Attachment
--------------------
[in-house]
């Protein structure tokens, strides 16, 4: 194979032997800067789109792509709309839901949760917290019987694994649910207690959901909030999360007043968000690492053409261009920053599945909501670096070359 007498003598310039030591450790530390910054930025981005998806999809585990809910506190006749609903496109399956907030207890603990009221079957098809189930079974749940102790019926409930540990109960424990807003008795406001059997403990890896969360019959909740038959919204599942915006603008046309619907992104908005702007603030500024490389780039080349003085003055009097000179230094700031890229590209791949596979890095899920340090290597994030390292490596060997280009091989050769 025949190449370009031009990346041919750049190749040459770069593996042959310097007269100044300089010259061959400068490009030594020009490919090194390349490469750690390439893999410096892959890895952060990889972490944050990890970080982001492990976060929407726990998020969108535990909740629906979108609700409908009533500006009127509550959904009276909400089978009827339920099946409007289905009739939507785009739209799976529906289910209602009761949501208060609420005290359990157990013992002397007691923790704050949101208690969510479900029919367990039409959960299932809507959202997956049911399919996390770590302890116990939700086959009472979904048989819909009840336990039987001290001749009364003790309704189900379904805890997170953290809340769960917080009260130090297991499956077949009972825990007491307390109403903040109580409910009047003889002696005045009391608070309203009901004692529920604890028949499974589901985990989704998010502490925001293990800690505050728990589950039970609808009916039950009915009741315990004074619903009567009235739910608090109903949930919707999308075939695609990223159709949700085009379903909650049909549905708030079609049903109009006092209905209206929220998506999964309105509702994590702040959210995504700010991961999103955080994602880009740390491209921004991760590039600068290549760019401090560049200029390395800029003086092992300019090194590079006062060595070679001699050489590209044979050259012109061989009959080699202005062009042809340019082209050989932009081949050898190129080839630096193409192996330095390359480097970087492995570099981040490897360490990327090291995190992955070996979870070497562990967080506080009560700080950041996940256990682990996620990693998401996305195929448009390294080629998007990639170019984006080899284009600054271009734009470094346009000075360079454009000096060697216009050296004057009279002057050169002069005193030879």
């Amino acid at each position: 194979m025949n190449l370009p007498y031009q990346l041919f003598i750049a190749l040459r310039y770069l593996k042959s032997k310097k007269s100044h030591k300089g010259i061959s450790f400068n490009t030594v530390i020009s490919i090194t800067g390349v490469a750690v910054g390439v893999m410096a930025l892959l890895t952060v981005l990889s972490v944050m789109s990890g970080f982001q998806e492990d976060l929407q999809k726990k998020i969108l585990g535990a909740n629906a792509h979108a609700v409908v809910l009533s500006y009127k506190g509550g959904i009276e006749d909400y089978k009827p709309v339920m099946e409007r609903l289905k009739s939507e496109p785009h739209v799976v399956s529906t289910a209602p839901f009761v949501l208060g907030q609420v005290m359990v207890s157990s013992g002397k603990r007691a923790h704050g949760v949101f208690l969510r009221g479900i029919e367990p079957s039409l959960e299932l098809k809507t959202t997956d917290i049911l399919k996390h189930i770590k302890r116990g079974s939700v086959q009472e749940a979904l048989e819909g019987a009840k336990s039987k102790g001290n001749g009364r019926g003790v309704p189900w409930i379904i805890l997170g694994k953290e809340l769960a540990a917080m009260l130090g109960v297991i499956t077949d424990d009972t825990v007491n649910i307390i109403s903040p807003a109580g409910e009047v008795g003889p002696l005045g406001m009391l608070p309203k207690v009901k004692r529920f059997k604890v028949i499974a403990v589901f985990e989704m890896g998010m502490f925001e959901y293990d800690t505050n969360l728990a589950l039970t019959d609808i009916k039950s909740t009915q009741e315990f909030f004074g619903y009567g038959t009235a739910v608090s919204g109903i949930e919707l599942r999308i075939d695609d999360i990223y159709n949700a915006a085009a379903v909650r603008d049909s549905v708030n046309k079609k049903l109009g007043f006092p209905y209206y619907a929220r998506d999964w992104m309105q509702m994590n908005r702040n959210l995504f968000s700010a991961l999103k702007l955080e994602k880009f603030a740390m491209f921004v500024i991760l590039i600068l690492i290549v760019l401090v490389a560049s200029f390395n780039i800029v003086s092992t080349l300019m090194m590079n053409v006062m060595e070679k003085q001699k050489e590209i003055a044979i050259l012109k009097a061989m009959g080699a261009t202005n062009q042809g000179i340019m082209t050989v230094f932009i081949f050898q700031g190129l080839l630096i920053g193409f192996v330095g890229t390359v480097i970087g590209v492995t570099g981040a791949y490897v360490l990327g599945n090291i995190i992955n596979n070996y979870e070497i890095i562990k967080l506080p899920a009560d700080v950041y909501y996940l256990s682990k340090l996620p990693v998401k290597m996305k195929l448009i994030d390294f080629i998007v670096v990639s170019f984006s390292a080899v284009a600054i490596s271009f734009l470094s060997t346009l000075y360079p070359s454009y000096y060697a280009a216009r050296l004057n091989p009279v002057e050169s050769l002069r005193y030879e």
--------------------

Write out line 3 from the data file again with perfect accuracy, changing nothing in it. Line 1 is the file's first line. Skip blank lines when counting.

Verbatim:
């Amino acid at each position: 194979m025949n190449l370009p007498y031009q990346l041919f003598i750049a190749l040459r310039y770069l593996k042959s032997k310097k007269s100044h030591k300089g010259i061959s450790f400068n490009t030594v530390i020009s490919i090194t800067g390349v490469a750690v910054g390439v893999m410096a930025l892959l890895t952060v981005l990889s972490v944050m789109s990890g970080f982001q998806e492990d976060l929407q999809k726990k998020i969108l585990g535990a909740n629906a792509h979108a609700v409908v809910l009533s500006y009127k506190g509550g959904i009276e006749d909400y089978k009827p709309v339920m099946e409007r609903l289905k009739s939507e496109p785009h739209v799976v399956s529906t289910a209602p839901f009761v949501l208060g907030q609420v005290m359990v207890s157990s013992g002397k603990r007691a923790h704050g949760v949101f208690l969510r009221g479900i029919e367990p079957s039409l959960e299932l098809k809507t959202t997956d917290i049911l399919k996390h189930i770590k302890r116990g079974s939700v086959q009472e749940a979904l048989e819909g019987a009840k336990s039987k102790g001290n001749g009364r019926g003790v309704p189900w409930i379904i805890l997170g694994k953290e809340l769960a540990a917080m009260l130090g109960v297991i499956t077949d424990d009972t825990v007491n649910i307390i109403s903040p807003a109580g409910e009047v008795g003889p002696l005045g406001m009391l608070p309203k207690v009901k004692r529920f059997k604890v028949i499974a403990v589901f985990e989704m890896g998010m502490f925001e959901y293990d800690t505050n969360l728990a589950l039970t019959d609808i009916k039950s909740t009915q009741e315990f909030f004074g619903y009567g038959t009235a739910v608090s919204g109903i949930e919707l599942r999308i075939d695609d999360i990223y159709n949700a915006a085009a379903v909650r603008d049909s549905v708030n046309k079609k049903l109009g007043f006092p209905y209206y619907a929220r998506d999964w992104m309105q509702m994590n908005r702040n959210l995504f968000s700010a991961l999103k702007l955080e994602k880009f603030a740390m491209f921004v500024i991760l590039i600068l690492i290549v760019l401090v490389a560049s200029f390395n780039i800029v003086s092992t080349l300019m090194m590079n053409v006062m060595e070679k003085q001699k050489e590209i003055a044979i050259l012109k009097a061989m009959g080699a261009t202005n062009q042809g000179i340019m082209t050989v230094f932009i081949f050898q700031g190129l080839l630096i920053g193409f192996v330095g890229t390359v480097i970087g590209v492995t570099g981040a791949y490897v360490l990327g599945n090291i995190i992955n596979n070996y979870e070497i890095i562990k967080l506080p899920a009560d700080v950041y909501y996940l256990s682990k340090l996620p990693v998401k290597m996305k195929l448009i994030d390294f080629i998007v670096v990639s170019f984006s390292a080899v284009a600054i490596s271009f734009l470094s060997t346009l000075y360079p070359s454009y000096y060697a280009a216009r050296l004057n091989p009279v002057e050169s050769l002069r005193y030879e």